VATICAN CITY (AP) -- Pope Benedict XVI stressed the church's opposition to abortion and stem cell research in his first meeting with President Barack Obama on Friday, pressing the Vatican's case with the U.S. leader who is already under fire on those issues from some conservative Catholics and bishops back home.
The 30-minute meeting Vatican audience was described by both sides as positive - constructive talks between two men who agree on helping the poor and pushing for Middle East peace but disagree on what the Vatican considers prime ethical issues.
"It's a great honor," Obama said, greeting the pope and thanking him for this first meeting.
Afterward, the Vatican said the leaders discussed immigration, the Middle East peace process and aid to developing nations. But the Vatican's statement also underscored the pair's deep disagreement on abortion.
"In the course of their cordial exchanges, the conversation turned first of all to questions which are in the interest of all and which constitute a great challenge ... such as the defense and promotion of life and the right to abide by one's conscience," the statement said.
Even in his gift to the U.S. leader, the pope sought to underscore his beliefs. Benedict gave Obama a copy of a Vatican document on bioethics that hardened the church's opposition to using embryos for stem cell research, cloning and in-vitro fertilization. Obama supports stem cell research.
"Yes, this is what we had talked about," Obama said, telling the pope he would read it on the flight to his next stop, Ghana.
Earlier, the pope's secretary, the Rev. Georg Ganswein, told reporters the document would "help the president better understand the position of the Catholic church."
Benedict's spokesman, the Rev. Federico Lombardi, insisted the talks between the two leaders were not "polemical" and that the issues in the 2008 document were known to be of special interest to the church in America. He said Benedict told him after the meeting that Obama pledged to seek to reduce abortions, a promise the president made publicly during a visit to Notre Dame University that was contested by conservatives.
Denis McDonough, a deputy White House national security aide, said of the pope and Obama, "They discussed a range of those issues, and I think the president was eager to listen to the Holy Father." He said Obama was "eager to find common ground on these issues and to work aggressively to do that."
Bu he said there may be some issues on which they can't agree.
McDonough said the topics discussed included interfaith dialogue, a shared desire for Middle East peace, the president's effort to reach out to Muslims, a mutual desire to fight militarism and extremism and a shared interest in overhauling immigration rules and practices.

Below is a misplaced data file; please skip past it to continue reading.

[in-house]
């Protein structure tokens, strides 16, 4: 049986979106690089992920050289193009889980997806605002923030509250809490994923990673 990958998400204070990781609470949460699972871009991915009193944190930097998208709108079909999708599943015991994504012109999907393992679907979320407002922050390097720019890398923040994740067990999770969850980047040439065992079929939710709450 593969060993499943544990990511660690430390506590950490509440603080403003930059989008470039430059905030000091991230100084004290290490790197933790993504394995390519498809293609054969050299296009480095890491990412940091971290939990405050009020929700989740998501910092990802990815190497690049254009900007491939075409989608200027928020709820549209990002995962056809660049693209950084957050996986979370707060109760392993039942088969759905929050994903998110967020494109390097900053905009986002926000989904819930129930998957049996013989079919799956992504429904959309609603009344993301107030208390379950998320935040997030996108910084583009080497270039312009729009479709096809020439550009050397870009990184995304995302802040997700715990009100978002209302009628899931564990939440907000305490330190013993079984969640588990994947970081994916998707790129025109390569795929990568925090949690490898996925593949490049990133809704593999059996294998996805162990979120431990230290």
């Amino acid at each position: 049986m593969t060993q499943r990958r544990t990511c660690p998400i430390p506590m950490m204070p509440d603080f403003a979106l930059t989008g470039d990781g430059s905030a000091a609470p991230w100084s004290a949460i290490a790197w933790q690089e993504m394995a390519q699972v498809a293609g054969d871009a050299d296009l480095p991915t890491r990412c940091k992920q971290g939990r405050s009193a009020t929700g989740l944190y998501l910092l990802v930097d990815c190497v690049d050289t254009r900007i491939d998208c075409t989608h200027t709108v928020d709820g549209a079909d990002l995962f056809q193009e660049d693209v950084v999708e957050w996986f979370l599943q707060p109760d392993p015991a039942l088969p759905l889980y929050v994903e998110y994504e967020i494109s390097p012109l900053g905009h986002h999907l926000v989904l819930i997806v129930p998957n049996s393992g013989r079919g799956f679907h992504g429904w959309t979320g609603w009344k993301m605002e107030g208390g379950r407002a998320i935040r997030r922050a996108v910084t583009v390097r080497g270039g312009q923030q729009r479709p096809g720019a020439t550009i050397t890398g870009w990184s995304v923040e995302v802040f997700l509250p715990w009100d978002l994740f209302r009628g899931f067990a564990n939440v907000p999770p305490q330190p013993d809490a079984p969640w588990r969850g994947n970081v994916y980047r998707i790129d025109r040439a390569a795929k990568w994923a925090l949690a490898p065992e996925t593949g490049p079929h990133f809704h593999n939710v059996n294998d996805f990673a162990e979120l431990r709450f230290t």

Some Catholic activists and American bishops have been outspoken in their criticism of Obama, though polls have shown he received a majority of Catholic votes.
"There's no question what the pope made his priority," said John Allen, a Vatican expert for the National Catholic Reporter. "When other leaders visited him this week they were only given his new encyclical."
Obama is very popular in Italy, and hundreds of people lining the broad avenue leading to St. Peter's Square cheered his limousine as it went by. Obama waved.
His election presented a challenge for the Vatican after eight years of common ground with President George W. Bush in opposing abortion, an issue that drew them together despite Vatican opposition to the war in Iraq.
But the Vatican has been openly interested in Obama's views and scheduled an unusual afternoon meeting to accommodate him at the end of his Italian stay for a G-8 summit in the earthquake-stricken city of L'Aquila.
L'Osservatore Romano, the Vatican's daily newspaper, gave Obama a positive review after his first 100 days in office. In a front-page editorial, it said that even on ethical questions Obama hadn't confirmed the "radical" direction he discussed during the campaign.
Tensions grew in the spring when Obama was invited to receive an honorary degree at the leading U.S. Catholic university, Notre Dame. Dozens of U.S. bishops denounced the university, and the local bishop pointedly declined to attend the ceremony.
Former St. Louis Archbishop Raymond Burke, who now heads a Vatican tribunal, accused Obama of pursuing anti-life and antifamily agendas. He called it a "scandal" that Notre Dame had invited him to speak.
As a child in Indonesia, Obama's Muslim father enrolled him in Catholic school for a few years. Obama is a Protestant.
McDonough, the Obama national security aide, spoke to reporters about the influence of Catholic social teaching on Obama, saying the president "expresses many things that many Catholics recognize as fundamental to our teaching."
In an interview with Catholic journalists before meeting the pope, Obama said he would tell Benedict of his concern that the global financial crisis not be "borne disproportionally by the most poor and vulnerable countries."
Just this week, Benedict issued a major document calling for a new world financial order guided by ethics and a search for the common good, denouncing a profit-at-all-cost mentality blamed for the global financial meltdown.
As Obama has pledged to step up efforts for Middle East peace through a two-state solution, Benedict made a similar appeal during a trip in May to Jordan, Israel and the Palestinian territories. He issued the Vatican's strongest call yet for a Palestinian state.
Obama's wife, Michelle, joined him at the end of the meeting with Benedict, and gifts were exchanged. Daughters Malia and Sasha, who accompanied their parents on the trip, also met the pope.
Obama gave Benedict a letter from Sen. Edward Kennedy, who was diagnosed a year ago with brain cancer. McDonough said Obama asked the pope to pray for Kennedy, a member of one of the United States' most prominent Roman Catholic families and a politically ally of the president.